ECI issues ‘directions’ to BJP and Congress following the responses from both the parties over MCC violations

ECI in its directions said that the defences offered by the parties are not tenable


On May 22, the Election Commission of India (ECI) sent two directives, one each to BJP national president J.P. Nadda and Congress president Mallikarjun Kharge, asking them to be “dutiful towards special responsibility of Star Campaigners of the party and issue formal notes to them to maintain decorum in their utterances.” The latest directives were issued after it received responses of the parties following the MCC notices that were issued to BJP and Congress on April 25 on the complaints submitted by the rival parties against each other. In the direction issued to BJP, the Commission has asked the party to refrain from campaigning along “religious/ communal lines” or to make statements “which may which may divide the society”. Similarly, it directed Congress to avoid making “potentially divisive statements” regarding the socio-economic composition of Defence forces, and statements which give false impression “that the Constitution of India may be abolished or sold”. Notably, the directives did not name the speaker(s) of the impugned speech (es) as the ECI kept identifying the speaker(s) as “a star campaigner of your party”, “another Star Campaigner”, “yet another Star Campaigner”, “the same Star Campaigner”, and “many Star Campaigners”.

In a general observation common to both the directives, the Commission observed that “Elections are a process when a political parties, not only contest to win, but also avails the opportunity to present themselves in their ideal best for the voting community to experience, emulate and build hopes on. The second part constitutes the more precious heritage of Indian elections and our electoral democracy and this should not be allowed to be weakened by anyone, including your party”. The ECI also cautioned that the utterances of the concerned politicians “follow patterns and create narratives which can be damaging beyond the MCC period.”

Moreover, the ECI has found the responses given by the parties untenable and said that the violations continue unabated even after the formal notices were issued to the parties on April 25 this year. As a corrective measure it has asked the party presidents to ensure compliance with the Model Code of Conduct (MCC), the Representation of the People Act, 1951 (RPA), and ECI Advisory.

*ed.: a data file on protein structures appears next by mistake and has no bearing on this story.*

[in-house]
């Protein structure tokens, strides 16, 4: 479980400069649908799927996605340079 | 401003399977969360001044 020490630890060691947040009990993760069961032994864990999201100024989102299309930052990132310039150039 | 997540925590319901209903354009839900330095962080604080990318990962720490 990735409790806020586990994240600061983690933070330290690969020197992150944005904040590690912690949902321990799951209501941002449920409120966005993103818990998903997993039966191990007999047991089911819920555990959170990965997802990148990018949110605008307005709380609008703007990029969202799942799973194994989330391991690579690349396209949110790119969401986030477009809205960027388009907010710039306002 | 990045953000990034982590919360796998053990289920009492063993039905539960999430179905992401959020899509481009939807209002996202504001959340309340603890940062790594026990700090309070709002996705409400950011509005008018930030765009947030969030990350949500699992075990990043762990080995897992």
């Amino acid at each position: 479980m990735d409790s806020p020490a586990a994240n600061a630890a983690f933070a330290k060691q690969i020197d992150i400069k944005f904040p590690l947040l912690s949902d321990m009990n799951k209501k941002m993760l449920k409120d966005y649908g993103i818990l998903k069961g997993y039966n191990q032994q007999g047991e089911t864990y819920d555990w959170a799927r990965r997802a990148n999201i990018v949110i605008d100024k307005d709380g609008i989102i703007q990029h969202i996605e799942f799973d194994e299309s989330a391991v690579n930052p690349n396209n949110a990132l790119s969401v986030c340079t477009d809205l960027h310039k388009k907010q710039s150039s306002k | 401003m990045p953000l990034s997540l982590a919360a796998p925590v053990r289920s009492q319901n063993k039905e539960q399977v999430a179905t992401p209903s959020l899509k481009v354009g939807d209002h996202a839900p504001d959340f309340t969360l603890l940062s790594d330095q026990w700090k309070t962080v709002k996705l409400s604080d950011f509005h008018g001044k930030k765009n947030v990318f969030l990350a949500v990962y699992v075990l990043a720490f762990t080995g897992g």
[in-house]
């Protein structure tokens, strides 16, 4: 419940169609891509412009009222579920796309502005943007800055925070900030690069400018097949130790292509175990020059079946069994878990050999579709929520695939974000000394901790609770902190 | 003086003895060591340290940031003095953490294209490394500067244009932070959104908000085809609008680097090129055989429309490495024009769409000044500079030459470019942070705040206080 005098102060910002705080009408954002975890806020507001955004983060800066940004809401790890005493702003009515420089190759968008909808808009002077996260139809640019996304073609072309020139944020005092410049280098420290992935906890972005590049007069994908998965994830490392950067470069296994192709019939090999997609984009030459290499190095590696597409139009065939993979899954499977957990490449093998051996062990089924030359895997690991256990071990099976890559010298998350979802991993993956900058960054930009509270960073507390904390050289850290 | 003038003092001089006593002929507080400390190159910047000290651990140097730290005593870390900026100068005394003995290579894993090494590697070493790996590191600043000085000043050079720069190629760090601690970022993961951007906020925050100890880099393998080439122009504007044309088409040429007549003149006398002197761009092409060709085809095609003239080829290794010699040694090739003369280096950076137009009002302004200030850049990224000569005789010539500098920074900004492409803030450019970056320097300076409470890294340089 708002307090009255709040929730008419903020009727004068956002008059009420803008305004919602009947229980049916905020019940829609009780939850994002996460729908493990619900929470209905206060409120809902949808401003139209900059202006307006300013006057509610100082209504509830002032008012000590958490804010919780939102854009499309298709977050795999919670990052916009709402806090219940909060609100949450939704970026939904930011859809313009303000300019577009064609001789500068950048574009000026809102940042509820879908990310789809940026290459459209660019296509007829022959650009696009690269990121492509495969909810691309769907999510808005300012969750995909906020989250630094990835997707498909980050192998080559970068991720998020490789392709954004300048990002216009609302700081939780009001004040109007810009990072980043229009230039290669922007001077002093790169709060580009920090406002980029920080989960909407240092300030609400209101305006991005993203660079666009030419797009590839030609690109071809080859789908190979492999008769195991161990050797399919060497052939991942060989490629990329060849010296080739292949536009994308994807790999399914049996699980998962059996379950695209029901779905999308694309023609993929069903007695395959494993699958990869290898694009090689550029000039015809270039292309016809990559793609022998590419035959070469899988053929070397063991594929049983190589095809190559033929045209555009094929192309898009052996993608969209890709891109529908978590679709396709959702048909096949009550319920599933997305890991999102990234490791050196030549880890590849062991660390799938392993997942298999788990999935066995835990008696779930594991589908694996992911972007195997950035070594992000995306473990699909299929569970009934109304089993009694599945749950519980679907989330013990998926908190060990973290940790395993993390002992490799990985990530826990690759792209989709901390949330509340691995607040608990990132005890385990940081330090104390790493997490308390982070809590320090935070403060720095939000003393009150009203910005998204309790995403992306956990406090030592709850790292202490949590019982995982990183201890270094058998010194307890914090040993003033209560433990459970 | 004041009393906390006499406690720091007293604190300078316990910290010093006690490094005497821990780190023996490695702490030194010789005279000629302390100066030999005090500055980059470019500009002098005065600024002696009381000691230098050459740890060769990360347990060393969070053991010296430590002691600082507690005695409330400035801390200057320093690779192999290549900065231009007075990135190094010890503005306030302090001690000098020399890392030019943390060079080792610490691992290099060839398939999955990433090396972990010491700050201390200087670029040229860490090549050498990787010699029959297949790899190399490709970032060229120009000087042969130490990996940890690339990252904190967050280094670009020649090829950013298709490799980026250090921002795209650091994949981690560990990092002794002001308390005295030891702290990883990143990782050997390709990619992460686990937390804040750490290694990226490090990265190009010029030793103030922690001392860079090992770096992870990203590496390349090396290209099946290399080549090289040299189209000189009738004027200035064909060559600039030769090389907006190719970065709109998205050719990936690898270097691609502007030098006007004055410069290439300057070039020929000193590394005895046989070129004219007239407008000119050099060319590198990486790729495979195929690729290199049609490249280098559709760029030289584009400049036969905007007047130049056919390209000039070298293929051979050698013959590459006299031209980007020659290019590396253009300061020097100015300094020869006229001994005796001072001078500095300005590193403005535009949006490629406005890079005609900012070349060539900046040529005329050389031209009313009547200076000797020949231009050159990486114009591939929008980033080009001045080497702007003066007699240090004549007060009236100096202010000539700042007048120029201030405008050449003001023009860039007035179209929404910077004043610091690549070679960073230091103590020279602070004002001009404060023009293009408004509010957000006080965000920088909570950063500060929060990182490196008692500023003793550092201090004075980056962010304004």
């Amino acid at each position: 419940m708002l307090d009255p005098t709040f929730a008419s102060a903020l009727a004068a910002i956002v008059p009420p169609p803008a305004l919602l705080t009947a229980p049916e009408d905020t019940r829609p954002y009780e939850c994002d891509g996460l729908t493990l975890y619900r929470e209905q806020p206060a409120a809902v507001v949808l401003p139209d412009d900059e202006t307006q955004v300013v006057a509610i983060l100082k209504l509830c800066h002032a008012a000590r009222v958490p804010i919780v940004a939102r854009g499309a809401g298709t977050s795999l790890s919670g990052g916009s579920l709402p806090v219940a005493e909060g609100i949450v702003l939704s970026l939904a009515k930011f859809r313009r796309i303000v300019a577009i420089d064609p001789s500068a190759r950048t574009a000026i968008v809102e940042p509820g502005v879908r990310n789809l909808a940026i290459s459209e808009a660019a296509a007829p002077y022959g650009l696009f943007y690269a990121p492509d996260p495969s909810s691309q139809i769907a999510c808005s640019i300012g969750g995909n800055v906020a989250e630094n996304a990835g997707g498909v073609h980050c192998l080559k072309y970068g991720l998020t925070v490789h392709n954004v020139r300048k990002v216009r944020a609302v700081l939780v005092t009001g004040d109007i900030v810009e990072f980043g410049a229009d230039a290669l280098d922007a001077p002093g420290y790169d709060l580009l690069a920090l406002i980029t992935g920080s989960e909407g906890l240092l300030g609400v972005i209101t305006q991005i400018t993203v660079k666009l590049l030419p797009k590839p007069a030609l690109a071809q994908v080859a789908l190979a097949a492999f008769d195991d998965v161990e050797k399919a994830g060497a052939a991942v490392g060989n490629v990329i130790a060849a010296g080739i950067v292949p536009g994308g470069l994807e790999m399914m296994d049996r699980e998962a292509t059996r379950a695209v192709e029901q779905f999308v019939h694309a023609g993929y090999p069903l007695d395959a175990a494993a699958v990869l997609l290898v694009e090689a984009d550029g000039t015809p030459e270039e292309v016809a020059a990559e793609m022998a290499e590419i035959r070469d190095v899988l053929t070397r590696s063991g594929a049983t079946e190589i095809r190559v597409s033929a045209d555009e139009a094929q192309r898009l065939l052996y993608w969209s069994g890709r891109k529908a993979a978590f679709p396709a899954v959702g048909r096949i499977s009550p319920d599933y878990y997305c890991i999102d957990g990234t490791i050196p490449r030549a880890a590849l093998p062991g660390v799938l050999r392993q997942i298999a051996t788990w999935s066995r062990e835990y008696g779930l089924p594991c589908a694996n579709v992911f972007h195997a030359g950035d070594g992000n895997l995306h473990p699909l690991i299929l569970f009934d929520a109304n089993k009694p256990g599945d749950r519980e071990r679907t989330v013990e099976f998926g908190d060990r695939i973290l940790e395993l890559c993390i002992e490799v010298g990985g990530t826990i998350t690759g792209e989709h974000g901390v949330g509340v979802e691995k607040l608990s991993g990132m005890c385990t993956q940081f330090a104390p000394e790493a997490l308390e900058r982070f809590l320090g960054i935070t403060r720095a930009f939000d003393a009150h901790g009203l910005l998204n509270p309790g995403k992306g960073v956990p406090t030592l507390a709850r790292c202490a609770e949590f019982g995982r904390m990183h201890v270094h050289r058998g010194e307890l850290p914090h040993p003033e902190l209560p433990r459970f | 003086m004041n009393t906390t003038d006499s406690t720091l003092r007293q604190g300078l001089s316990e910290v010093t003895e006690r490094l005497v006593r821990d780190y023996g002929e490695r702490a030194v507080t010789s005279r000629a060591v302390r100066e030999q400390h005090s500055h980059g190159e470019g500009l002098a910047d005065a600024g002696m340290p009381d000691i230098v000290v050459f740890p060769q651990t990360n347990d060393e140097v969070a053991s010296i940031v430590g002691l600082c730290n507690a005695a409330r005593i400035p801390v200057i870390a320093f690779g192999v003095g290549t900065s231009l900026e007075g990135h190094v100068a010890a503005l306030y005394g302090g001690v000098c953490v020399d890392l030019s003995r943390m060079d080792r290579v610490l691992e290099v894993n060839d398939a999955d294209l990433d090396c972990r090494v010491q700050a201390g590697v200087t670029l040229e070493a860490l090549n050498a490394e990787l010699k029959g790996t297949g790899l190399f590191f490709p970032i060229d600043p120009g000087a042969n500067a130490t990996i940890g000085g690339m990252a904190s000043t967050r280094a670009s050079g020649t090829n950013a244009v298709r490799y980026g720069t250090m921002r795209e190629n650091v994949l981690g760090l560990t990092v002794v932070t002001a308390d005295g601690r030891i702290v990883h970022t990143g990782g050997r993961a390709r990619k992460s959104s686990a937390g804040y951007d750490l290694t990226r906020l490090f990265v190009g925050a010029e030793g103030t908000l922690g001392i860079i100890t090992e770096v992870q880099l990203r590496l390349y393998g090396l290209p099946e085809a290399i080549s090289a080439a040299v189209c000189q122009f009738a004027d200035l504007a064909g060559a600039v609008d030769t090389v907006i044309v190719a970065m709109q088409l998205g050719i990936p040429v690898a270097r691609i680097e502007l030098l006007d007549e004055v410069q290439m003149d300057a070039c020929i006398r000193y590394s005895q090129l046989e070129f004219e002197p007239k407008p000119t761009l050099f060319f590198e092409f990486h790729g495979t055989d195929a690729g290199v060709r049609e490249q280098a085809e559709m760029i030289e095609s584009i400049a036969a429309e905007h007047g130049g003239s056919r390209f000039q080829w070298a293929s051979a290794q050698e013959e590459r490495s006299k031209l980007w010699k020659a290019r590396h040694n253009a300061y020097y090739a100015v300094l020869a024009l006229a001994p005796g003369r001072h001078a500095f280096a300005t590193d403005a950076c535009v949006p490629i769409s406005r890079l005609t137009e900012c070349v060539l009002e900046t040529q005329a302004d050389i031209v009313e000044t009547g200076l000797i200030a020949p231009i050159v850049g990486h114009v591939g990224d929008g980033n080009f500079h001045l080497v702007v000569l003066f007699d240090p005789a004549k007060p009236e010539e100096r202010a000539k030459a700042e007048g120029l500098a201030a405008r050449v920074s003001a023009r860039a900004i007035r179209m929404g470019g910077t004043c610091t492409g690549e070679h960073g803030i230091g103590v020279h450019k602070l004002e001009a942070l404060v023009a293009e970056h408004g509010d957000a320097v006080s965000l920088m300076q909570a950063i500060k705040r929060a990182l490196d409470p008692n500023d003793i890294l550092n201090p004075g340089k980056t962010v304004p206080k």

Directions to BJP

The Commission’s directive to BJP notes that the response sent by BJP on May 13 to the ECI with regard to the MCC violation notice maintains that the statements of its Star Campaigners relied on “facts” to expose the malintent of INC citing the statements made by INC campaigners about institutional survey, Sam Pitroda’s inheritance tax remark, and other video links. The direction cites at least 15 statements and remarks made by BJP’s campaigners attacking INC and opposition INDIA alliance covering the thematic issues of Ram Temple, Hindu religion, SC/ST quotas and reservation, Muslim appeasement, and the allegations made against INC, accusing the latter of supporting Pakistan and receiving funding from terror groups.

The directive highlighted several impugned statements of the Star Campaigners of the ruling party, for example, it cited various complaints made by the INC:

  1. “Vide INC complaint dated 26.04.2024 it has been alleged that a star campaigner of your party made following statement: ‘Yeh aapki sampati ka baantne ka kaam kisko karenge, Bangladeshi ghuspaithion ko, Rohingyas ko, jo videshi aaye hai ghuspaithiyein, usko kar denge yeh log. Kya yeh Hindustan isko swikar kar paayega kya.’”
  2. “INC filed a complaint dated 06.05.2024 against another Star Campaigner inter-alia alleging that: He with the malafide attempt to incite and provoke the general public against the INC labelled a particular religious community as ‘terrorists’ and falsely accused that the INC was promoting the interests of such religious communities to the exclusion of the general public; and fomenting social tensions within the society by creating a divide based on religion, caste and classes.”
  3. “Another complaint dated 06.05.2024 was filed by INC alleging that your party’s star campaigner: “falsely claimed that the Congress would grant reservation to a particular religious community over the SC, ST and OBC communities by changing the Constitution”.
  4. “Vide INC complaint dated 12.05.2024, it has been alleged that yet another Star Campaigner has allegedly delivered a statement: “with the intention of (i) invoking religious sentiments of general public; (ii) misleading the voters with their allegations that the Indian National Congress (INC) did not support the construction of the Ram Mandir and that the INC was deriving its funding from terrorist organizations.”